Page 17 shows the results of our new layout introduction test with an enlarged liquor sales space at 43 stores. The changes in layout are as shown on the diagram on the left. We will be moving liquor products, which we have previously displayed in reach-in doored cases, into open cases we use to display rice products, noodles and delicatessen products to incentivize customers to buy these products together. By selling liquor at a suitable temperature, allowing customers to drink these products straightaway, we would like to incentivize the purchase of liquor together with food products. The table to the right shows the results at 43 test stores in January prior to the impact of COVID-19. We showed the pre-test/post-test variance compared to the district average for each test store. The new layout translates into an increase of JPY 15,500 in average daily sales per store and into an increase of 28 customers. Recently, we have seen an increase in customer needs for local shopping as a result of people refraining from going out, resulting in a variance of approximately JPY 20,000 compared to the district average. We anticipate strong sales to continue after the cancellation of the emergency declaration, so we will be significantly accelerating the introduction of this store layout pattern. We plan on investing approximately JPY 12 billion and on introducing this layout at 8,000 stores starting in September.
Page 18 shows the business environment at franchise stores. On the graph on the left, the orange line shows the year-on-year income trend for franchise stores. While income for franchise stores grew significantly in the third and fourth quarters of last fiscal year, it declined by 5% year-on-year in the first quarter of fiscal year 2021. Had we not carried out a revision of royalties starting in March, income for franchise stores would have dropped more than 10%, as shown by the green dotted line. Additionally, the red dotted line shows a year-on-year comparison including the amount paid as monetary rewards and financial support we carried out in April and May. While these are average values, franchise store income increased year-on-year, also allowing to sustain motivation on the part of franchise store owners.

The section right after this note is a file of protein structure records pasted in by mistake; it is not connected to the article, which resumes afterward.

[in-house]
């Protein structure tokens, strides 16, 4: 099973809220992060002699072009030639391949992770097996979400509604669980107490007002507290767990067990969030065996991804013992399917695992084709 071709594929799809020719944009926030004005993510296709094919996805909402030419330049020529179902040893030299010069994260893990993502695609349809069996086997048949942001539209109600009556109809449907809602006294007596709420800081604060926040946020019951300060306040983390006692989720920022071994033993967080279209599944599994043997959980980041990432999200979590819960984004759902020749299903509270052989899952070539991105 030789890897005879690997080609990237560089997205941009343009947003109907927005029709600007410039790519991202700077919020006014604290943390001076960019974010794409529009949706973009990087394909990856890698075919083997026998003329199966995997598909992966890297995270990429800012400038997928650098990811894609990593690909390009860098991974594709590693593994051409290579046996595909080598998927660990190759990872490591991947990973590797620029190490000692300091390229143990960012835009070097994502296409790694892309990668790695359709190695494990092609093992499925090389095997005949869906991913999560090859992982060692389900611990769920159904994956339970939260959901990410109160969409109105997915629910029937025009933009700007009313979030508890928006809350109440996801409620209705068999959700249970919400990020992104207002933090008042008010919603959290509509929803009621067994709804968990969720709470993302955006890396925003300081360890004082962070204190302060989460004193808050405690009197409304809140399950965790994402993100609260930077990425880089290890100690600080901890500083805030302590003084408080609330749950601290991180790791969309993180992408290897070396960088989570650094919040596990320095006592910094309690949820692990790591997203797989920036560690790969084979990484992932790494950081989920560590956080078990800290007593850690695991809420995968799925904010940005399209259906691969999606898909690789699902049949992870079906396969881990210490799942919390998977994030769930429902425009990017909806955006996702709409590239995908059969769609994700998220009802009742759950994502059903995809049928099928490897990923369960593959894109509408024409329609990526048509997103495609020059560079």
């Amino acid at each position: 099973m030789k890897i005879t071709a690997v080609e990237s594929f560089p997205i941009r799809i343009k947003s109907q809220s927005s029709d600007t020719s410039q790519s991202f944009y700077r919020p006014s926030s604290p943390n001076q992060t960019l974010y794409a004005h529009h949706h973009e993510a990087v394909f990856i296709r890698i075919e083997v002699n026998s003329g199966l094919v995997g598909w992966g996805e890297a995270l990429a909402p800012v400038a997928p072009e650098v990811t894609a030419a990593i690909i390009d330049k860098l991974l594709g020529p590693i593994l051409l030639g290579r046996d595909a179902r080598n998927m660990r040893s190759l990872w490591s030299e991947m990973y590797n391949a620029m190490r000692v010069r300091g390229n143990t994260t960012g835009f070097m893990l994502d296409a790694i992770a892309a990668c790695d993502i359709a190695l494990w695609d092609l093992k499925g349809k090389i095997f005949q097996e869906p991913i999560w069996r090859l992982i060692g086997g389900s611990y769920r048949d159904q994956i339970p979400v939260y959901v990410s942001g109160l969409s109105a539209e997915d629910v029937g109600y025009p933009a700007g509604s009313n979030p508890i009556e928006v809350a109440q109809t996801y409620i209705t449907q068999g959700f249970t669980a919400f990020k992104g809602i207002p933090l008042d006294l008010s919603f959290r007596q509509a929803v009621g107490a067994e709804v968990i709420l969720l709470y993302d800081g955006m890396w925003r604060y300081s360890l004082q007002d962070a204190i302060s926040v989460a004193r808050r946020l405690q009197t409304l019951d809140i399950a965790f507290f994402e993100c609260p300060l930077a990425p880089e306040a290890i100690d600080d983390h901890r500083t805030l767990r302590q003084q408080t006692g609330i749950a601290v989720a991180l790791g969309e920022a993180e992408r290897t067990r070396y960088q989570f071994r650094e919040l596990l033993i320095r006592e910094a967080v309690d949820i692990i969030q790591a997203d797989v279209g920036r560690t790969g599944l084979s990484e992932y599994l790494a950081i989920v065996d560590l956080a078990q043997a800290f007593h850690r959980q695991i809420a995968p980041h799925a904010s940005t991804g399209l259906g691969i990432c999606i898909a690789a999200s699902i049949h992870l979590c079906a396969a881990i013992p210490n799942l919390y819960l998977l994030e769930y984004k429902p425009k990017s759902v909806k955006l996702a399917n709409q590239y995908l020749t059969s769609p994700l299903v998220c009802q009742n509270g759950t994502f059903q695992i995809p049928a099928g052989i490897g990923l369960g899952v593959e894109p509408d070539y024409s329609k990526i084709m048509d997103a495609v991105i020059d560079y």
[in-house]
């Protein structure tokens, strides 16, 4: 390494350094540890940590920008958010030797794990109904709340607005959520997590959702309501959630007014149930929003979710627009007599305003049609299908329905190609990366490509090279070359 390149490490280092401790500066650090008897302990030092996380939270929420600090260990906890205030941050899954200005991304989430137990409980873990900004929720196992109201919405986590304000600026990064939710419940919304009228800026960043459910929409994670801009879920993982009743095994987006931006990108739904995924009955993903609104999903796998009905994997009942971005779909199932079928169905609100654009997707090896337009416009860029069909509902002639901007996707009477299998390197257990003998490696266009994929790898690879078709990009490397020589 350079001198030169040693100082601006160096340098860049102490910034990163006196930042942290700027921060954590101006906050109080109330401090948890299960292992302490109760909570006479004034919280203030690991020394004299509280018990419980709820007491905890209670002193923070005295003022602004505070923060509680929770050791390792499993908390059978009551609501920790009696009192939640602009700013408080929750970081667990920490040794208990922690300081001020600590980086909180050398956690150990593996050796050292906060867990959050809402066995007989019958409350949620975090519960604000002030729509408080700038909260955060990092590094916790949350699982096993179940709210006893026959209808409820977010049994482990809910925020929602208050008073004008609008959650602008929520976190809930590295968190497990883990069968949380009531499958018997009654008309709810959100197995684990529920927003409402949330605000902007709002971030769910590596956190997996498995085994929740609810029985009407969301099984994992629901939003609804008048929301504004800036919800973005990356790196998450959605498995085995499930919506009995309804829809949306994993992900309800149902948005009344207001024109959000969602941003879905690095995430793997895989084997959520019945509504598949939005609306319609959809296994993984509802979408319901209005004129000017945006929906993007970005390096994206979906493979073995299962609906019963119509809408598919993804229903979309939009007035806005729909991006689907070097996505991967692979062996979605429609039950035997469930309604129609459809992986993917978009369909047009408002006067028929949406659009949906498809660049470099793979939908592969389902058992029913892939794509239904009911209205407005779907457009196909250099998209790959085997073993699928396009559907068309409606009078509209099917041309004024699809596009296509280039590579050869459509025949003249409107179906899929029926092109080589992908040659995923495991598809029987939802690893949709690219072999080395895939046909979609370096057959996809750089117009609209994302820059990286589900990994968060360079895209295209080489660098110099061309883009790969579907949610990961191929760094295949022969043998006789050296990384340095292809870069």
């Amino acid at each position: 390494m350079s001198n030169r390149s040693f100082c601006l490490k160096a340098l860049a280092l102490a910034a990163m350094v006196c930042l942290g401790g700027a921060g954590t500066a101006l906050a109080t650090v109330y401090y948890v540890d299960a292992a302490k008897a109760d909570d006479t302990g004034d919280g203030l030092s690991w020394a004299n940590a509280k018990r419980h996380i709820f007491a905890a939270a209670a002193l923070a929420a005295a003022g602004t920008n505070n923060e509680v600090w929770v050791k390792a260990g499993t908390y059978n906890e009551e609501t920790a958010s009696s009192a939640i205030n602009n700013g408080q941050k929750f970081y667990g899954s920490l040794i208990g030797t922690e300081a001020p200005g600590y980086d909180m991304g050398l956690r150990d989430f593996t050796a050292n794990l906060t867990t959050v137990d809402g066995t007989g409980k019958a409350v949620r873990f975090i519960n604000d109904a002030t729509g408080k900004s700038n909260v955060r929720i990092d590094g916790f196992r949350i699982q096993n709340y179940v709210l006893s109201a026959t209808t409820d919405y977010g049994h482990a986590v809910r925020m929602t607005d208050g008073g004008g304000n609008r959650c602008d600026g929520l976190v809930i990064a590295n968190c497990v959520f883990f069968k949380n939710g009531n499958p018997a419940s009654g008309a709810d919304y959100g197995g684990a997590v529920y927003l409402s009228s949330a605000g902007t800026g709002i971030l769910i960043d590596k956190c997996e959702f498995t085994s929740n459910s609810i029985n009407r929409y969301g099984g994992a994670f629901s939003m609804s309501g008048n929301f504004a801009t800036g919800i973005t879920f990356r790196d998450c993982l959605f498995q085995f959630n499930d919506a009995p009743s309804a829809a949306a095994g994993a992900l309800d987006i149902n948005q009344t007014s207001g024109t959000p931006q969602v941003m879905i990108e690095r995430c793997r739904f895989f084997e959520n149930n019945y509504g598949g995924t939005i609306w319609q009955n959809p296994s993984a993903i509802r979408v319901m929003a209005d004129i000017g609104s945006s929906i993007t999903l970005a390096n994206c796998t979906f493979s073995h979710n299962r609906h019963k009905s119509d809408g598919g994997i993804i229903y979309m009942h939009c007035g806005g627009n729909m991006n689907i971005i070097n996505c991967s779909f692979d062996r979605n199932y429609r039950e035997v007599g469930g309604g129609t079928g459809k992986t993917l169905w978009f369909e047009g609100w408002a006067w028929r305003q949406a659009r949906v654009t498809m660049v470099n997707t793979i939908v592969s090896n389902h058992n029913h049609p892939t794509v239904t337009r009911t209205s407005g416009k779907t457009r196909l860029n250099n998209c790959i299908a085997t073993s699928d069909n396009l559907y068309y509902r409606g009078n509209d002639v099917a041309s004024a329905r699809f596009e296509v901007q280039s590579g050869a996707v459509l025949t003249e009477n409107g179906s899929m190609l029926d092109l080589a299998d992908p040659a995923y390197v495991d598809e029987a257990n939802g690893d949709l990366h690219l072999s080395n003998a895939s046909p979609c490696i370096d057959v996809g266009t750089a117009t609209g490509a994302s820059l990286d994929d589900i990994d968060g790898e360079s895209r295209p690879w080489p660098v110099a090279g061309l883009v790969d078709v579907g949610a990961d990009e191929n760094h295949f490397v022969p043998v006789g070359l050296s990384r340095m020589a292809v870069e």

The graph on the right shows the situation as it pertains to the easing of staff shortages. At Seven-Eleven Japan, we make available job recruitment classifieds free of charge on the website. The vertical bar graph shows the trend in the number of applicants through the website, which has increased very significantly. The number of applicants increased approximately 2.5x from the previous year. On the other hand, since we have secured an adequate number of personnel, an increasing number of stores has stopped posting these job recruitment classifieds on the website despite it being free of charge to do so. As a result, the number of recruiting stores has dropped from a double-digit percentage increase in January, down to approximately 90%.